Local rally draws hundreds for equal rights legislation.
The city of Lynchburg held a rally alongside various cities across the United States as a part of a national Women’s March on Jan. 19.
Despite the threat of rain, nearly 200 people gathered on the sidewalk near the Lynchburg Community Market for their own Women’s March rally, many wearing pink hats and toting protest signs.
Men, women and children showed up to Lynchburg’s march to show their support for the proposed Equal Rights Amendment (ERA), which states, “Equality of rights under the law shall not be denied or abridged by the United States or by any state on account of sex.”
According to The News and Advance, the amendment was recently approved 26-14 by the Senate of Virginia. If the House of Delegates also approves the amendment, Virginia would be the 38th state to ratify the ERA.
Donna StClair and Martha Cousins are two members of Bedford Indivisible, a “group of constituents concerned with how national policy may affect the greater Bedford Community,” according to Bedford Indivisible’s Facebook page. The women said they spearheaded Saturday’s march to bring community involvement and awareness to the amendment.
“Particularly with the ERA hanging in the balance this year at the general assembly, I just felt like we needed an opportunity for there to be visible boots on the ground in Lynchburg,” StClair said.
The march in Lynchburg, a “no-budget operation” according to StClair, featured several speakers and a musical performance by local musician LeRoy Helferstay. The speakers cited various reasons to promote the ERA and urged the crowd to contact their congress members about voting to ratify the amendment.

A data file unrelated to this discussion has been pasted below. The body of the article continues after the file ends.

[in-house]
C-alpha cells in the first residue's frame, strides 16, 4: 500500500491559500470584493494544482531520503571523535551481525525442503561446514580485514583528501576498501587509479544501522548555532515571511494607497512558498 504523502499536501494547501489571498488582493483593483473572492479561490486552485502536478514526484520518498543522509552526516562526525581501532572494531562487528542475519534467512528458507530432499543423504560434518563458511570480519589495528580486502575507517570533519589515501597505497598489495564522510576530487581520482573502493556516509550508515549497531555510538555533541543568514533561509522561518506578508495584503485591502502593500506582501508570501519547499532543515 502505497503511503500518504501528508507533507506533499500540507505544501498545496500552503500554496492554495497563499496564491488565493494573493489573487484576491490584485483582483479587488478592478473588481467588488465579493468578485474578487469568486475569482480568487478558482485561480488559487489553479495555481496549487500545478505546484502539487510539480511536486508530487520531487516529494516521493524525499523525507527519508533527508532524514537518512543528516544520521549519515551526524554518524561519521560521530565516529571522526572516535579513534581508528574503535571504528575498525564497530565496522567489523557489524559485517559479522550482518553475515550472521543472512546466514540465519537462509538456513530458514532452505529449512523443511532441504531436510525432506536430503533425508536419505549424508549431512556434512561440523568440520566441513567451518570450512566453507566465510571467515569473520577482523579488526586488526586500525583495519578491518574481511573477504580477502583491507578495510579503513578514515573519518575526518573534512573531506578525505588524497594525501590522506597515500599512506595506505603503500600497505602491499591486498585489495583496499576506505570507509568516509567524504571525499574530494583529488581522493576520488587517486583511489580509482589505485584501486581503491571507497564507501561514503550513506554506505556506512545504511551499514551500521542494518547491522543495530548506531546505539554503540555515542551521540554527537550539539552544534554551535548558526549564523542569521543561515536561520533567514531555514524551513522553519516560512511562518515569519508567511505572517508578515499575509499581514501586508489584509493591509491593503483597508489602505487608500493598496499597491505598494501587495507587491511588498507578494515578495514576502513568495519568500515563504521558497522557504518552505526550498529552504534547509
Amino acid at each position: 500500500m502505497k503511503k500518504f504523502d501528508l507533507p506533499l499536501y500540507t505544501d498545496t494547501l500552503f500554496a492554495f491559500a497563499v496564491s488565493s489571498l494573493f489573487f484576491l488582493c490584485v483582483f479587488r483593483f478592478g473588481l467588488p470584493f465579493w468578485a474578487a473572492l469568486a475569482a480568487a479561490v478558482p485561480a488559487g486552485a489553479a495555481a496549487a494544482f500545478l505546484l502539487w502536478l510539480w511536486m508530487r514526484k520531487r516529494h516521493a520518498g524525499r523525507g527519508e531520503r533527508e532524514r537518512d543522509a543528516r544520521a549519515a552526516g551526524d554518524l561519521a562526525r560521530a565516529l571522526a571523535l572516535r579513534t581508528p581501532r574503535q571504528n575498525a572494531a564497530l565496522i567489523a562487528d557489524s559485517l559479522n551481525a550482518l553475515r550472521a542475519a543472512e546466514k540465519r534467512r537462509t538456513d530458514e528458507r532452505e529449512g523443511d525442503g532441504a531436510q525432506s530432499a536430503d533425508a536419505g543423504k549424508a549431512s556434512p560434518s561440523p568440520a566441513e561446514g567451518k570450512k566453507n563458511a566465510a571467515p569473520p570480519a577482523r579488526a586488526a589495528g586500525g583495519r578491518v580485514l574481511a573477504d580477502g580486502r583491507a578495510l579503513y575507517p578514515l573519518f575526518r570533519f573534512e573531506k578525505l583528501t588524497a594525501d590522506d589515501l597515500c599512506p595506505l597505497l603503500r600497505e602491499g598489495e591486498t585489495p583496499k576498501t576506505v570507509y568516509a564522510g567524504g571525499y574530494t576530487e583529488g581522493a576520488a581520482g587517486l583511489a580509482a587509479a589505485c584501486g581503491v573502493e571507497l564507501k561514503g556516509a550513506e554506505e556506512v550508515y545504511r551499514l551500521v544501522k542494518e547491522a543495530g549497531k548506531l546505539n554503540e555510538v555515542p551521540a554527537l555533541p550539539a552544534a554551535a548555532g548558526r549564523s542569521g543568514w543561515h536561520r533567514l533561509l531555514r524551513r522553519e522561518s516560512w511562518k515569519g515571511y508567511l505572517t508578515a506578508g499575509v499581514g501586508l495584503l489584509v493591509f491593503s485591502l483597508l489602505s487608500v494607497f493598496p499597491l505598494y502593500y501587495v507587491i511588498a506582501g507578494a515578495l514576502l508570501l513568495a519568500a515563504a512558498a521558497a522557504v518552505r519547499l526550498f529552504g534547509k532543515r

The march in Lynchburg was put together in about a month, mostly by Cousins and StClair. Cousins said she was amazed by the number of people who turned up. Despite the number of marches in bigger cities, Cousins said a local event is important to the community.
“There never used to be any rallies in Lynchburg, and we were like, ‘You know what? It’s time’,” Cousins said. “…we’ve gone to Washington, we’ve gone to Charlottesville, we’ve gone to Roanoke – damn it, here we are.”
The local march was an opportunity for people in Lynchburg who hold a more progressive mindset to rally together and show the community what they believe, according to StClair.
“Too many people think that we are a homogenous community and that everybody is a fundamentalist, conservative Christian,” StClair said. “And that’s who a lot of people in this community are, but that’s not who everybody is.”
Dr. Danielle Currier, a professor of sociology at Randolph College, volunteered to hand out free cookies to the crowd before the event began. Currier, who attended the 2017 Women’s March in Washington, D.C., said the amendment is an opportunity to make progress toward equal rights for all people.
“I’ve been an activist for women’s rights since I was a kid,” Currier said. “I think that this march for me typifies that what we want is just equality. We want rights, we want the ERA, we want anti-sexual harassment, we want anti-sexual violence, and I think that this march brings together a bunch of people with the same goals.”
For StClair, the march was about more than just the ERA, it was to show the community the political weight local people can possess.
“I want people in Lynchburg to take away (from the march) the power that they hold – and use it,” StClair said. “…the world does belong to those who show up.”